Have you ever had a lucid dream? Have you ever realized you’re dreaming, and with this realisation, been able to influence its course? Most people I’ve asked have told me that this has happened at least once to them, but not often. I experience lucid dreams around once a week. They’ve been a constant of my sleeping habits for the last two years after I decided to train myself to increase the frequency of their occurrence. This involved keeping a journal to help identify recurring objects and patterns in my dreams, not hitting the snooze button, and repeatedly questioning whether or not I was dreaming even when I knew that I was awake. These methods were intended give me the inclination and information required to notice that I was dreaming.
So I was very interested to see the recent article on LiveScience about the link between games and lucid dreams. It fascinated me. There are several parallels in the study that match my own experiences almost exactly, as well as intriguing differences. Before this point, I had never really thought about how one of my main hobbies could affect my sleeping imagination; my subconscious.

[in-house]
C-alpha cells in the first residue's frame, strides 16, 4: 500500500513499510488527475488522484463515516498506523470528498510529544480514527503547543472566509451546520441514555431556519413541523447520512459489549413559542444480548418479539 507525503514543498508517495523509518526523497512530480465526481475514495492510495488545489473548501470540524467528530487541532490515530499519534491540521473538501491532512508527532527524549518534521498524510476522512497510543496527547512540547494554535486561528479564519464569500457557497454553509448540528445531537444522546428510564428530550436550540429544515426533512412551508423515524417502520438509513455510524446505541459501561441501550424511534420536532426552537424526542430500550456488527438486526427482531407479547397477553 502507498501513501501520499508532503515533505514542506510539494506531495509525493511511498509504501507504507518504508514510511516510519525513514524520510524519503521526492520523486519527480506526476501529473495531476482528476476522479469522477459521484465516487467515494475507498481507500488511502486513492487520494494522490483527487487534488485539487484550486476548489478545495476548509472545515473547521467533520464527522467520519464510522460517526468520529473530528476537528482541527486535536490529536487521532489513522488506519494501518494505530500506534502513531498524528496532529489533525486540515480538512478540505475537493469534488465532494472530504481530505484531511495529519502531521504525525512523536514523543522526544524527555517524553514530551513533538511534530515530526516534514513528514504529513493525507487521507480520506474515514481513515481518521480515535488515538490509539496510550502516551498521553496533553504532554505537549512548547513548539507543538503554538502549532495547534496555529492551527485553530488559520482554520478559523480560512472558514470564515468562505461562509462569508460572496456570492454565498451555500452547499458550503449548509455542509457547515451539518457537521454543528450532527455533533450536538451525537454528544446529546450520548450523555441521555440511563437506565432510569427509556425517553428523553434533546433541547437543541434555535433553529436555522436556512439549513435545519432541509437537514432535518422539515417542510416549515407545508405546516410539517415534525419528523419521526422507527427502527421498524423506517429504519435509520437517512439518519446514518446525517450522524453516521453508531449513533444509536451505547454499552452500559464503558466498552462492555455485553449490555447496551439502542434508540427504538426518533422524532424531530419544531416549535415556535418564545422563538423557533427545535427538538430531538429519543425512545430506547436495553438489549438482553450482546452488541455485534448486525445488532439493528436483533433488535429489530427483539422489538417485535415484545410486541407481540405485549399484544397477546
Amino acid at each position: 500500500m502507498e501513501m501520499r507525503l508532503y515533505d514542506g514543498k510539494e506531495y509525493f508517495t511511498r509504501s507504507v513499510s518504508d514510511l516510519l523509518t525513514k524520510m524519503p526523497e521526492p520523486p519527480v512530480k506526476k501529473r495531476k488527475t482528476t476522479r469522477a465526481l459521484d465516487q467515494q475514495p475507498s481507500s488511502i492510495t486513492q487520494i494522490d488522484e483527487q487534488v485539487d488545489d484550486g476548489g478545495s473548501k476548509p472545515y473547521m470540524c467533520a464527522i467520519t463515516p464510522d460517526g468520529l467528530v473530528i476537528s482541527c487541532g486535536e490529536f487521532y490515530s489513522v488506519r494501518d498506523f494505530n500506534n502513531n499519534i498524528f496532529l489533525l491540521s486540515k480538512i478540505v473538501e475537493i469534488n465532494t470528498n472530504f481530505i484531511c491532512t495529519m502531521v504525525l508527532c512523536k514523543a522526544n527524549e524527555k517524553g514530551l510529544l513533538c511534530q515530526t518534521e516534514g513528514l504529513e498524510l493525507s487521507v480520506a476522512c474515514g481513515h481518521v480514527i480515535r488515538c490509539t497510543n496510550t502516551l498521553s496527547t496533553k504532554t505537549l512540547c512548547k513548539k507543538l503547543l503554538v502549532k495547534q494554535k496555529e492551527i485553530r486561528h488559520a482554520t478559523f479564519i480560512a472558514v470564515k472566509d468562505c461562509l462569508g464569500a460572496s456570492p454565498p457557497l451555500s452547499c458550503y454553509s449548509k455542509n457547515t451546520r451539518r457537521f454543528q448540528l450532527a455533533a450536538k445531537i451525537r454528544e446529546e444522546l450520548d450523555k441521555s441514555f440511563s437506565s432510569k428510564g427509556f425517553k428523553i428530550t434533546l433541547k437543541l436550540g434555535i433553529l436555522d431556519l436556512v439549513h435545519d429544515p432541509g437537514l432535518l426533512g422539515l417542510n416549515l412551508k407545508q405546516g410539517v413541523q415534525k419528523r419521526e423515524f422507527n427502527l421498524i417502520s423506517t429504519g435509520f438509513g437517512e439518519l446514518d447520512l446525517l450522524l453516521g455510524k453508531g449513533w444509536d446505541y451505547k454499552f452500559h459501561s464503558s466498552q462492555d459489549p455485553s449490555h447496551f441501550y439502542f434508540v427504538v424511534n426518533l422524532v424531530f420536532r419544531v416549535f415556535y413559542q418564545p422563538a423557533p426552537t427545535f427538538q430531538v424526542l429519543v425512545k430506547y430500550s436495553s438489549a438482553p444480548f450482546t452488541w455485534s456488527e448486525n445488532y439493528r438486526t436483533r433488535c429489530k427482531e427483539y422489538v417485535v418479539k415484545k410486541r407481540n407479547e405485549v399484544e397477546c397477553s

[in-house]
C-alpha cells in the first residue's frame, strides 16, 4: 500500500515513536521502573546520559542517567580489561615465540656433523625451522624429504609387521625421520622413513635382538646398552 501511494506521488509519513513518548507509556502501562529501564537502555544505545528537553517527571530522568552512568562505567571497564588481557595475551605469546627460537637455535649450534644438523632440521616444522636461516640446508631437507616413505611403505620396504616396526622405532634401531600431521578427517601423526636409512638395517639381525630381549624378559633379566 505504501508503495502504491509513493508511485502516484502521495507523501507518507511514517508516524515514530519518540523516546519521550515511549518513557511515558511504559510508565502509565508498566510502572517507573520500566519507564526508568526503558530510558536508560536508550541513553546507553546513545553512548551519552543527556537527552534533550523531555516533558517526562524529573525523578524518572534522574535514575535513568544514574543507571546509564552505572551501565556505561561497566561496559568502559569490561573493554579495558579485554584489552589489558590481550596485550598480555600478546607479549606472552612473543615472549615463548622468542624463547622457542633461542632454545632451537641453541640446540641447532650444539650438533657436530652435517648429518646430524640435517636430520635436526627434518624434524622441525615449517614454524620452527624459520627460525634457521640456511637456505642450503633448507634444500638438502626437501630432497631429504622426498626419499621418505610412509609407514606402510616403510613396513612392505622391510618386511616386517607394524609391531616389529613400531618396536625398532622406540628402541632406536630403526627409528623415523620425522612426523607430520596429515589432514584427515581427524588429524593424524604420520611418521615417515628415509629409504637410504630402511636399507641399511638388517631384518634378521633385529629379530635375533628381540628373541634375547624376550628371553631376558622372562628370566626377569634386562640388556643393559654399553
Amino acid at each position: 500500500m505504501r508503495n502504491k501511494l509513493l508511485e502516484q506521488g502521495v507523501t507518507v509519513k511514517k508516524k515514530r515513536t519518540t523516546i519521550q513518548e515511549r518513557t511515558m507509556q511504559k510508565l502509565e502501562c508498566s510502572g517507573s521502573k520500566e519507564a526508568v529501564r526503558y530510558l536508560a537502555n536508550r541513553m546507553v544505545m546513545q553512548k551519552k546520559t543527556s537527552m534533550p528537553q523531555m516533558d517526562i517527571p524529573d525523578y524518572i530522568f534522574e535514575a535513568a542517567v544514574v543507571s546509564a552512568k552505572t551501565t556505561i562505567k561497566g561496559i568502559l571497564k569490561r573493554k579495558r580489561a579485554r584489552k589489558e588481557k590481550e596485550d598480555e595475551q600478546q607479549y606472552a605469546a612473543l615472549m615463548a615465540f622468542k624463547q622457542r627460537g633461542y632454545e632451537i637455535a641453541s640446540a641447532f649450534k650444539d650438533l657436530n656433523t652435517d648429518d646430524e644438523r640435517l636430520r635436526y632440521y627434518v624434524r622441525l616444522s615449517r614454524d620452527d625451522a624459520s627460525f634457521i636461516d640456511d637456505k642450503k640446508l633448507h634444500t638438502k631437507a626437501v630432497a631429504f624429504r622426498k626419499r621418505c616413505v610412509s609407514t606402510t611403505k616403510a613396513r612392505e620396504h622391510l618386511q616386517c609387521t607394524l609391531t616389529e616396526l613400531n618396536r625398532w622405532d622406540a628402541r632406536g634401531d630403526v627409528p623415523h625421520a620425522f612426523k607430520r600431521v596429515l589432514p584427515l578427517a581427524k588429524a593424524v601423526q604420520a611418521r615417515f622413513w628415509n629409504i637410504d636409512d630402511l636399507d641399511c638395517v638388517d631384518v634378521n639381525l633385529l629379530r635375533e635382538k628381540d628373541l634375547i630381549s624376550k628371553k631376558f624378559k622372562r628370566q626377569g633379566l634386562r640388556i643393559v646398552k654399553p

Dreams and games both present virtual environments. The senses are tricked by the imagination in the case of dreams, and by graphics engines in the case of games. There are obviously several key differences between the two, of course. The main one that I’ve been considering is that we immerse ourselves in game environments intentionally—we suspend our belief on purpose—while dreams come without warning, and usually without control, leaving us to remember evanescent fragments in the morning. They’re abstract narratives told by a reflection of your mind: frequently full of non-sequiturs, fantasies, and irrationalities. Experiencing them while lucid can be a disorientating meeting of conscious and subconscious; a cognitive dissonance.
“If you’re spending hours a day in a virtual reality, if nothing else it’s practice,” said Jayne Gackenbach, a psychologist at Grant MacEwan University in Canada. “Gamers are used to controlling their game environments, so that can translate into dreams.”